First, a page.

THE PENNSYLVANIA SOCIETY New York City weekend – why is it in New York? By tradition. 100+ YEARS AGO Pennsylvanians working and living in the Big Apple wanted to honor their state each year. The awards dinner was selected. This year saw some events go away or downsize. But with over 30 parties in two days, it was the place to be. Friday night saw a super reception for Jack Wagner, our Auditor General – well attended, for the fellow that should have been Governor. Gov. “Corporate” Corbett did appear for moments at various events. CHILDREN’S HOSPITAL honored Congressman Chaka FATTAH in the Waldorf penthouse. The Waste Management party is always popular. The COZEN law firm party was jam-packed, and closer than the Arent Fox event which is too far crosstown. On the way back from the 21 Club, we crossed Park Avenue at 49th to the sound of wailing sirens. New York police were escorting Mayor NUTTER around town. Traffic moved aside.... Attendees headed for the BLANK ROME reception, which filled two large rooms this year. Principal event was the SOCIETY’S DINNER with astronaut Guion BLUFORD. The one event that rivals the dinner is Local 98’s. Massive in scope and size. BOB BRADY and Jerry BLAVAT had the spotlight, with Jerry featuring his new book on his life. Early Saturday morning, The UNIVERSITY OF PENNSYLVANIA competes with the PNC Bank breakfast – both on opposite sides of town. Four law firms host post-dinner receptions. Also the Energy Association. But the event most folks were curious about was the (Cont. Page 36)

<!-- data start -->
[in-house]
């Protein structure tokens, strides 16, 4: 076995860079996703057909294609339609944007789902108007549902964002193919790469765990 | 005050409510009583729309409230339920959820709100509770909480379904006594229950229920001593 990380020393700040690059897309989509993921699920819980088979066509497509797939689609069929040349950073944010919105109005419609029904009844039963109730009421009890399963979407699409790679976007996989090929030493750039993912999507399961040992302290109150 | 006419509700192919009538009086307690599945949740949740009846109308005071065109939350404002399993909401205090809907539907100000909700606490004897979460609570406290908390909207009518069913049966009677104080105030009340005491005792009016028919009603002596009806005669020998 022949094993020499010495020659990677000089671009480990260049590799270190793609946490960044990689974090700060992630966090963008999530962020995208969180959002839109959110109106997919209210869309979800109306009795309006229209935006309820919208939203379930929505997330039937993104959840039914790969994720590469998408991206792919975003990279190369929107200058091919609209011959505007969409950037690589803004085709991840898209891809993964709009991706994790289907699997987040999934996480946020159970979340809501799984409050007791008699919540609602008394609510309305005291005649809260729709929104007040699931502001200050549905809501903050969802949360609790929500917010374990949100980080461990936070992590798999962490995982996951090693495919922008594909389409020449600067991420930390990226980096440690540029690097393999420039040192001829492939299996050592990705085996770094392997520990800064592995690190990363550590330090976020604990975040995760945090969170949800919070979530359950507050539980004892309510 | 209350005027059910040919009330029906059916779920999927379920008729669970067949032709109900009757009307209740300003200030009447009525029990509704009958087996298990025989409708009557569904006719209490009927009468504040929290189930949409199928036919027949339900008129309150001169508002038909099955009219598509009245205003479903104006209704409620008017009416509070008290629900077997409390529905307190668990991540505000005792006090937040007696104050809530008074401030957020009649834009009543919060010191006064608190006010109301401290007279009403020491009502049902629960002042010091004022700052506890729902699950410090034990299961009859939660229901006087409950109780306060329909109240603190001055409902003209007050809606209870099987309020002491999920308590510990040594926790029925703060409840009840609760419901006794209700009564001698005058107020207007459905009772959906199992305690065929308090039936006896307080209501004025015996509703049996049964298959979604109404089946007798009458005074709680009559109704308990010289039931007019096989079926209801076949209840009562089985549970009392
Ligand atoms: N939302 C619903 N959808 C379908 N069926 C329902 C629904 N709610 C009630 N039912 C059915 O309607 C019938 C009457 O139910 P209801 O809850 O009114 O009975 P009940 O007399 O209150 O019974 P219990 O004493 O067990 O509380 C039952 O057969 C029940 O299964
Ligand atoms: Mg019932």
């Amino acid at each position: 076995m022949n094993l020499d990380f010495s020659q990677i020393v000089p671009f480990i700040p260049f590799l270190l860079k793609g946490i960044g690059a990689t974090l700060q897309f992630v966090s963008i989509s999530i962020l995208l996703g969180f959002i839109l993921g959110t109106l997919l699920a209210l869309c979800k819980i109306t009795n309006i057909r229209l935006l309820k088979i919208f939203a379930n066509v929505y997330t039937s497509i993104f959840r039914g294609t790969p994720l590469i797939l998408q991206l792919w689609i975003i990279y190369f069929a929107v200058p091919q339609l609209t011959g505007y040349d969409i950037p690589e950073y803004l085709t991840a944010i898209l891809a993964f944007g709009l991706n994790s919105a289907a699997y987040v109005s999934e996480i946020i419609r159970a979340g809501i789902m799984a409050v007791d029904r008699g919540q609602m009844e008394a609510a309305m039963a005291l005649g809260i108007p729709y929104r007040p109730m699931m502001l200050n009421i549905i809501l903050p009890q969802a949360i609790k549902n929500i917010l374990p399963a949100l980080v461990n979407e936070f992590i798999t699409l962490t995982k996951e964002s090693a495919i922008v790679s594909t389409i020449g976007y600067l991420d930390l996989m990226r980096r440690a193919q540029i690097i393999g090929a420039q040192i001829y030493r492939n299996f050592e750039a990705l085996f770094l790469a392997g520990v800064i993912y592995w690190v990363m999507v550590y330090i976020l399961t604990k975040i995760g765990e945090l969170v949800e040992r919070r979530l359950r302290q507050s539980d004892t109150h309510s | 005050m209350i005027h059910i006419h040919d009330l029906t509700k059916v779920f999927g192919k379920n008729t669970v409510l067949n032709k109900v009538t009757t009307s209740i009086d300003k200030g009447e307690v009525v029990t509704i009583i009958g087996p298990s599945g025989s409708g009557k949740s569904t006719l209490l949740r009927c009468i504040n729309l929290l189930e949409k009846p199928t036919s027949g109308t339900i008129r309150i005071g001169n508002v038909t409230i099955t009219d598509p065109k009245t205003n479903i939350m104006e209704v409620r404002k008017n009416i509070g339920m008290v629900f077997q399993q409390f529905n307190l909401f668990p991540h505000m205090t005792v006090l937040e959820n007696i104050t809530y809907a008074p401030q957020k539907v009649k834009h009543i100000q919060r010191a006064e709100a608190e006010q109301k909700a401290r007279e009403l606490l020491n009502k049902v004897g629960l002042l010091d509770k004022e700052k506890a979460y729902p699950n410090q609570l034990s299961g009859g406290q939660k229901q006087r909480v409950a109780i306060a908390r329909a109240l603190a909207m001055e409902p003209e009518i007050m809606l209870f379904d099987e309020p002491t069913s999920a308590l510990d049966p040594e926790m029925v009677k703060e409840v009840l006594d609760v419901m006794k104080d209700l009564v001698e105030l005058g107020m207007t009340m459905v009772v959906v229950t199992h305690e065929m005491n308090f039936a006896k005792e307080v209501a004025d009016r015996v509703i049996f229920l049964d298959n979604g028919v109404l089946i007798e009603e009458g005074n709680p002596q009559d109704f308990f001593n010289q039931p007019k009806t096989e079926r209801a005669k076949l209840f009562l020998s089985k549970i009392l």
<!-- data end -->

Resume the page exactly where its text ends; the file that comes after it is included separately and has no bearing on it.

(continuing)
When will we see the last of Karen Brown? The Democrat turned Republican Mayoral candidate can’t seem to get enough of the spotlight. Next stop, Judge Judy of course, which is a must for wannabes lacking any scintilla of credibility in the political realm. Seems like this 15 minutes of fame is going into overtime. But at least she had the courage to get out there and run after being “recruited.” Nothing bothers Lucky more than the old “Somebody asked me to run for something so I’m thinking about it because they asked me” routine. Whether we’re hearing this from a prominent former politician or a current officeholder hoping to move up the food chain, we wish they would quit with the phantom recruiters. If you’re going to run, then run! Margo Davidson’s support of a controversial pro-life bill makes sense, given her deeply personal experiences which she courageously discussed in explaining her vote. But Lucky has heard a former backer of Davidson’s is saying she was not expected to get the same support this time out for a fast-approaching primary. The hunt is on for a Democratic replacement. A well-known pastor of one of Philadelphia’s most-prominent churches was seen networking at the Pennsylvania Society Weekend in New York. Although he has hushed rumors that he should consider running against a sophomore City Council member, his attendance speaks volumes! His recent profile boost seems to be part of a well-coordinated strategy to increase his visibility and name recognition. If it is not for a future campaign, what else could it possibly be? His easygoing and friendly demeanor is refreshing. We hope there will be a chance to hear him on the issues. Charity Christmas parties for helping needy families were hosted by at least a score of political leaders all across town, a fitting example this Christmas season.